At Gratiot’s Grove, Rindisbacher immediately established contact with nearby US Army officers who provided numerous commissions. In western Canada Rindisbacher had encountered the Chippewa, Cree, and Assiniboine tribes. The Winnebago, Sauk, and Fox occupied the Illinois Territory. In 1829 he accompanied a government expedition and recorded the negotiations at Prairie du Chien to purchase land rights from the Sauk and the Fox for the rapidly expanding settlements.

By the time of the treaty negotiations in 1829, Rindisbacher had acquired a considerable reputation as an illustrator of western life. Following the treaty he moved to St. Louis, where he set up a studio as a painter of Native Americans and portrait miniatures. Here he experienced his greatest success, with his pictures being printed in a number of popular magazines and books. Beginning in October 1829 with the publication of the unsigned lithograph Sioux Warrior Charging in the American Turf Register, a popular sporting magazine, Rindisbacher’s images of life on the frontier appeared regularly in periodicals and helped to define the American conception of the West. By the early 1830s Rindisbacher’s reputation was firmly established upon his popular frontier images and his portraits. He continued to produce copies of his original watercolors on order and served as an important resource for later artist-explorers such as Bodmer, who may have visited Rindisbacher in March 1833 prior to traveling farther west on his expedition with Prince Maximilian.

In St. Louis, Rindisbacher continued to produce portrait miniatures. His patrons prized the accuracy of his drawing and the realism of his images. Unfortunately, he died from unknown causes on August 12, 1834. Posthumously, his paintings of a Sauk and Fox war dance and a buffalo hunt appeared as the frontispieces to two volumes of Thomas L. McKenney and James Hall’s Indian Tribes of North America (1837).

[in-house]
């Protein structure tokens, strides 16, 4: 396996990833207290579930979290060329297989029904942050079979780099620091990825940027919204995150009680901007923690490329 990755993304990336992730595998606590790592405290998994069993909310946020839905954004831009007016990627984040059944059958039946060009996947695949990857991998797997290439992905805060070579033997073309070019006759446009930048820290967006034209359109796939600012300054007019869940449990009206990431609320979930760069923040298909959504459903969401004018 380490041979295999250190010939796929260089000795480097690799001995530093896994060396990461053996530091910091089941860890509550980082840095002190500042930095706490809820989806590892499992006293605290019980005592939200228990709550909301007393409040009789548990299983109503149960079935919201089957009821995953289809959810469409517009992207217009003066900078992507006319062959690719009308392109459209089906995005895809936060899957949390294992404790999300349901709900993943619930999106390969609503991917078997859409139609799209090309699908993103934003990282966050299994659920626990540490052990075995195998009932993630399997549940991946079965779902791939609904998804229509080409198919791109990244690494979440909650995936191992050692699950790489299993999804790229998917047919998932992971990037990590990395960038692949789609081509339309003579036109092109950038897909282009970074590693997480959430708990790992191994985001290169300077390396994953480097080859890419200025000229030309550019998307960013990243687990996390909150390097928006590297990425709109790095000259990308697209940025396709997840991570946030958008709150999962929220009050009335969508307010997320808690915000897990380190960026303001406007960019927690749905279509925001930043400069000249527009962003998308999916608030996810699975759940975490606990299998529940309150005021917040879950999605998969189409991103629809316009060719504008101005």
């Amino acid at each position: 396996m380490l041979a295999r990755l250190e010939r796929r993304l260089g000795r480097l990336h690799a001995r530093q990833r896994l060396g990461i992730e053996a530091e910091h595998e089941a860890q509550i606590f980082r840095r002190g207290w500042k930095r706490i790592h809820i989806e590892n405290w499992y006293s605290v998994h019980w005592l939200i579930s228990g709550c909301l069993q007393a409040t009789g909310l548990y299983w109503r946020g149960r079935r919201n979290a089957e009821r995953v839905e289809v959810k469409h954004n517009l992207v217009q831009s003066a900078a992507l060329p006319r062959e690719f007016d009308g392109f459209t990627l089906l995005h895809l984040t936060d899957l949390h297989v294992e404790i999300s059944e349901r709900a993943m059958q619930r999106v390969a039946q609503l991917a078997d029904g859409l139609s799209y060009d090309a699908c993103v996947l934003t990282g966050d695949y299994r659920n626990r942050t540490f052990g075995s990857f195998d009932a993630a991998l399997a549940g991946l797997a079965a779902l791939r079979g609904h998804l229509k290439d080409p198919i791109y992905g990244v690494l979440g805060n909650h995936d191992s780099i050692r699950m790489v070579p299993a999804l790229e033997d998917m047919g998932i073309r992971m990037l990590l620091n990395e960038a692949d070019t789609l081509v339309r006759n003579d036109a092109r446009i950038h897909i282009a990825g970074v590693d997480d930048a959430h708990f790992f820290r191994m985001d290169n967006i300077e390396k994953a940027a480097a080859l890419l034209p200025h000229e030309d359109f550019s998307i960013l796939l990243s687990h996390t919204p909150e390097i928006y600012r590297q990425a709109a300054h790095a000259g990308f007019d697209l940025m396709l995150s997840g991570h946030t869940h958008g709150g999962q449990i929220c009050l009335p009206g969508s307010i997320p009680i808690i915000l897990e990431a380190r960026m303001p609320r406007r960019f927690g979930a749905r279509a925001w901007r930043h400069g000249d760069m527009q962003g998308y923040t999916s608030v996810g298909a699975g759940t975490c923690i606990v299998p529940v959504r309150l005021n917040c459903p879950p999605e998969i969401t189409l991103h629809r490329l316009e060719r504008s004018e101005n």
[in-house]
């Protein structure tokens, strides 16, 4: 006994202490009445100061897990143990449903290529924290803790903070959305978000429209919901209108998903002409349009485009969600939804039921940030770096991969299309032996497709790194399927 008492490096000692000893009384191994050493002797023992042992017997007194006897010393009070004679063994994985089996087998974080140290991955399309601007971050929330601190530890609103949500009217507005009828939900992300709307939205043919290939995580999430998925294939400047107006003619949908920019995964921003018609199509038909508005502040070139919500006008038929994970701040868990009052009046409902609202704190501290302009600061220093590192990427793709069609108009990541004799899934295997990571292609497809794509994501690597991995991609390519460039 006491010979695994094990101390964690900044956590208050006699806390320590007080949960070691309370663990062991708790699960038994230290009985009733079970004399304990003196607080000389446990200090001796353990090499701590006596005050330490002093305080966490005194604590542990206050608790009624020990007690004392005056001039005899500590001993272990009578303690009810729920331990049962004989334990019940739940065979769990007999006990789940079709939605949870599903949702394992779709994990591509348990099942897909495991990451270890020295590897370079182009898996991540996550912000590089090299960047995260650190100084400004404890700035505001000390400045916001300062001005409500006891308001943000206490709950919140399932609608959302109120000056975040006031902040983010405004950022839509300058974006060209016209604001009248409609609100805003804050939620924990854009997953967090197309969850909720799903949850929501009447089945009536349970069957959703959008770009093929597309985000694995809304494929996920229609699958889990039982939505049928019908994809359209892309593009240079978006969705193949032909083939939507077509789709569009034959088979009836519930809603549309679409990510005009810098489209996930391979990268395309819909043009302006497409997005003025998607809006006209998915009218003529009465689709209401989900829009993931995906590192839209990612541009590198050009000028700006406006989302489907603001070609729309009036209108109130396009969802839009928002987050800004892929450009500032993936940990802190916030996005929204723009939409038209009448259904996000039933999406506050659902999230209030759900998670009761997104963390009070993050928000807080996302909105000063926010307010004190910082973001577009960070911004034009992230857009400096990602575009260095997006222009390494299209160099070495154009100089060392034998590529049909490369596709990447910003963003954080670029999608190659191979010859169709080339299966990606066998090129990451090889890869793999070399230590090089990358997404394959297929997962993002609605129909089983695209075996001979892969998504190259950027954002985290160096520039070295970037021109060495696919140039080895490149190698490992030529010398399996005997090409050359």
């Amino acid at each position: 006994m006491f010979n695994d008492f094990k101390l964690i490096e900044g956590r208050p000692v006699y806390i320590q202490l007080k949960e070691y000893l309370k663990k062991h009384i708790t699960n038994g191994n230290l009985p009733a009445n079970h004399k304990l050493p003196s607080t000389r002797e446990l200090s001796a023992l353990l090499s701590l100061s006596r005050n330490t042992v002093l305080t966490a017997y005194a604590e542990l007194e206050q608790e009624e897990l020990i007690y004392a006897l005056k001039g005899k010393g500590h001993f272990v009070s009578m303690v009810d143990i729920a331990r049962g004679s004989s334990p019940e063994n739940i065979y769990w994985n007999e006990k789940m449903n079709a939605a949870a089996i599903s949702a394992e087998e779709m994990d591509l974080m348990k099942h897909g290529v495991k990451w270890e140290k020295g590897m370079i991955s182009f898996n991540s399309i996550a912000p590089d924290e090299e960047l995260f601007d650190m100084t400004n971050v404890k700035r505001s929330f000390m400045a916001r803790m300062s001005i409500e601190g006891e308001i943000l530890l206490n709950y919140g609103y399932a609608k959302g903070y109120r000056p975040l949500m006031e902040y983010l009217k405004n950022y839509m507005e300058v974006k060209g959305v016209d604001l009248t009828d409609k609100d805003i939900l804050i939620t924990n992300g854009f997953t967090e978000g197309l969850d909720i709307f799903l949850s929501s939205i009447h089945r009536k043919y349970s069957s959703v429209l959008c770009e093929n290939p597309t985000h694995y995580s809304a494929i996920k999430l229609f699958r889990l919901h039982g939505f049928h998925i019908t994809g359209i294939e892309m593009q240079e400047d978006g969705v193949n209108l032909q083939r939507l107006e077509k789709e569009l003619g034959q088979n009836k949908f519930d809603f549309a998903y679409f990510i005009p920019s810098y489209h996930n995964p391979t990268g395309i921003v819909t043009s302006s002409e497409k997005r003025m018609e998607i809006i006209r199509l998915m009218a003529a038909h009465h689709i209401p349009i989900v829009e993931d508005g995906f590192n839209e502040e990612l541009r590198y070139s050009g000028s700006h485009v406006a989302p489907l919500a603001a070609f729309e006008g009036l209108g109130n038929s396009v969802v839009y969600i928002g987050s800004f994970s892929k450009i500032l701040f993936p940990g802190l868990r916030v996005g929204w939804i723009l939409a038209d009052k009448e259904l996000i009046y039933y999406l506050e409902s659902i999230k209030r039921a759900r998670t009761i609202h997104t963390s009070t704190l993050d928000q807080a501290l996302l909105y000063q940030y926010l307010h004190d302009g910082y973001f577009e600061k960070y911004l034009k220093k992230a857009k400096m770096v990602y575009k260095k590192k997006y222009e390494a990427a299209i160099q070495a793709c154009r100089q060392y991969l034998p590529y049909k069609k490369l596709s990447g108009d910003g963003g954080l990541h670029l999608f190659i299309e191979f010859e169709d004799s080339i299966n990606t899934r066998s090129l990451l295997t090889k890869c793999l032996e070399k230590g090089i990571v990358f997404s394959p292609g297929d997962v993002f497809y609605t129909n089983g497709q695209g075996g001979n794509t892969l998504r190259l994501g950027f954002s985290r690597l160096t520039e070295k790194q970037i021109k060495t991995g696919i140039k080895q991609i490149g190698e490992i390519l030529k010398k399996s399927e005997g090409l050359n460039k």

Shortly after publication of the volumes, western frontier images by Catlin and Bodmer eclipsed Rindisbacher’s work and obscured his accomplishments. Historians did not recognize the significance of his watercolors until the mid-twentieth century, and his works remain rare. Among the group of early frontier painters, Peter Rindisbacher created important early nineteenth-century documents of Canada and the Mississippi River valley and shaped our conception of the West with such images as the interior of a tepee and a buffalo hunt. Although his time in Missouri was short, it was the most productive phase of his career, and he played an important role in establishing St. Louis as an early center for subsequent artist-explorers of the trans-Mississippi West.

Further Reading

Josephy, Alvin M., Jr. The Artist Was a Young Man: The Life and Story of Peter Rindisbacher. Fort Worth, TX: Amon Carter Museum, 1970.

Nute, Grace Lee. “Notes and Documents: A Rindisbacher Watercolor.” Minnesota History 23 (Spring 1942): 154–56.

Peers, Laura. “‘Almost True’: Peter Rindisbacher’s Early Images of Rupert’s Land, 1821–26.” Art History 32, no. 3 (2009): 516–44.

———. “Peter Rindisbacher, Artist.” Minnesota History 14 (September 1933): 283–87.

Pestalozzi, F. O. “Peter Rindisbacher, Swiss Artist.” Translated by Anna M. Heilmaier, with an introduction by Michel Benisovich. Minnesota History 32, no. 3 (Autumn 1951): 155–62.

Published June 22, 2022